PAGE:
Former Israeli prime minister Ehud Olmert convicted in corruption trial

Former Israeli prime minister Ehud Olmert has been convicted of unlawfully accepting money from a US supporter in a retrial on corruption charges, the latest chapter in the downfall of a man who, only years earlier, hoped to lead the country to a historic peace agreement with the Palestinians.

Former Israeli prime minister Ehud Olmert convicted in corruption trial

The conviction could land Olmert five years in prison, in addition to a six-year prison sentence he received last year in a separate bribery conviction, all but ensuring the former premier will not return to politics for many years.

“His behaviour constitutes a breach of trust which harms the public, harms morality, and harms the public’s trust, in how he behaved corruptly,” said prosecutor Uri Korev after the verdict.

Olmert’s lawyers said they would likely appeal the ruling by the Jerusalem District Court. A sentencing hearing is slated to take place in May.

Olmert has claimed he was on the brink of a historic agreement with the Palestinians when he was forced to resign in early 2009 amid corruption allegations. His departure cleared the way for hardliner Benjamin Netanyahu’s election, and subsequent peace efforts have not succeeded.

Olmert, 69, was acquitted in 2012 of a series of charges that included accepting cash-stuffed envelopes from US businessman Morris Talansky when Olmert was mayor of Jerusalem and a cabinet minister.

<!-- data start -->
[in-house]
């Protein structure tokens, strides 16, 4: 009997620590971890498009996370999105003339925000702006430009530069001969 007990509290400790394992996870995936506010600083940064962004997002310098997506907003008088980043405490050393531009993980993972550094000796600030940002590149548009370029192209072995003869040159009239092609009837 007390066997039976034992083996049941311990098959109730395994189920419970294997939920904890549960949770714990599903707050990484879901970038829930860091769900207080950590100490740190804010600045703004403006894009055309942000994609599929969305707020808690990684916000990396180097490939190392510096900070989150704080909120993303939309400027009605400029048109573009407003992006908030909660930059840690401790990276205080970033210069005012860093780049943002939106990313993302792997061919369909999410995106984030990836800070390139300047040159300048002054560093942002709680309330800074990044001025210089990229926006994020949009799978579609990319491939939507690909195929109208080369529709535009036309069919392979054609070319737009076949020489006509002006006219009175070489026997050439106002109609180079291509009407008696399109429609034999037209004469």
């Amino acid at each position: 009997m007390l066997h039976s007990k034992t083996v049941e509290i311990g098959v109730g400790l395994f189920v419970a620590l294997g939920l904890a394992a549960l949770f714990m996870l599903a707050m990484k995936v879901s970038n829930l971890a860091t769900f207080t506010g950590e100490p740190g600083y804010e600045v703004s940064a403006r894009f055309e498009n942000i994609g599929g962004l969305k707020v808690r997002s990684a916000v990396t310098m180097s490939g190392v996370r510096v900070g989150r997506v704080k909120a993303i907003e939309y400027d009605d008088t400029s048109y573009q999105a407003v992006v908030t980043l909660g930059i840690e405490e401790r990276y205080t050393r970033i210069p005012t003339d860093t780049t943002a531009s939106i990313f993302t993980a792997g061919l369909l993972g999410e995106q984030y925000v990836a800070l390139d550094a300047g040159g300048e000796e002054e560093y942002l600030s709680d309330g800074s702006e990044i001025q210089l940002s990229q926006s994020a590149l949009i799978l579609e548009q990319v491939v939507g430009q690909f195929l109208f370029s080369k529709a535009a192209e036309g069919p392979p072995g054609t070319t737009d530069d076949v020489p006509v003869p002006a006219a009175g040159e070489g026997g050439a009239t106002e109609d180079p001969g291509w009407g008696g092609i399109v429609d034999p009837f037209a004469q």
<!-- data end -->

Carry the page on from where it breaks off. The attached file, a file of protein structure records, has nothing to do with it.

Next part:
Olmert was found to have received about €550,000 from Talansky during his term as mayor, and additional amounts in cash during his term as a cabinet minister, but a court did not find evidence that the money had been used for unlawful personal reasons or illegal campaign financing.

Talansky, an Orthodox Jew from New York’s Long Island, had testified the money was spent on expensive cigars, first-class travel and luxury hotels, while insisting he received nothing in return.

The acquittal on the most serious charges at the time was seen as a major victory for Olmert, who denied being corrupt. He was convicted on a lesser charge of breach of trust for steering job appointments and contracts to clients of a business partner, and it raised hopes for his political comeback.

However, Olmert’s former office manager and confidant, Shula Zaken, later became a state’s witness, offering diary entries and tape recordings of conversations with Olmert about illicitly receiving cash, leading to a retrial. In the recordings, Olmert is heard telling Zaken not to testify in the first trial so she would not incriminate him.

Olmert’s lawyer Eyal, Rozovsky, said Olmert’s legal team was very disappointed by the ruling and will likely appeal.

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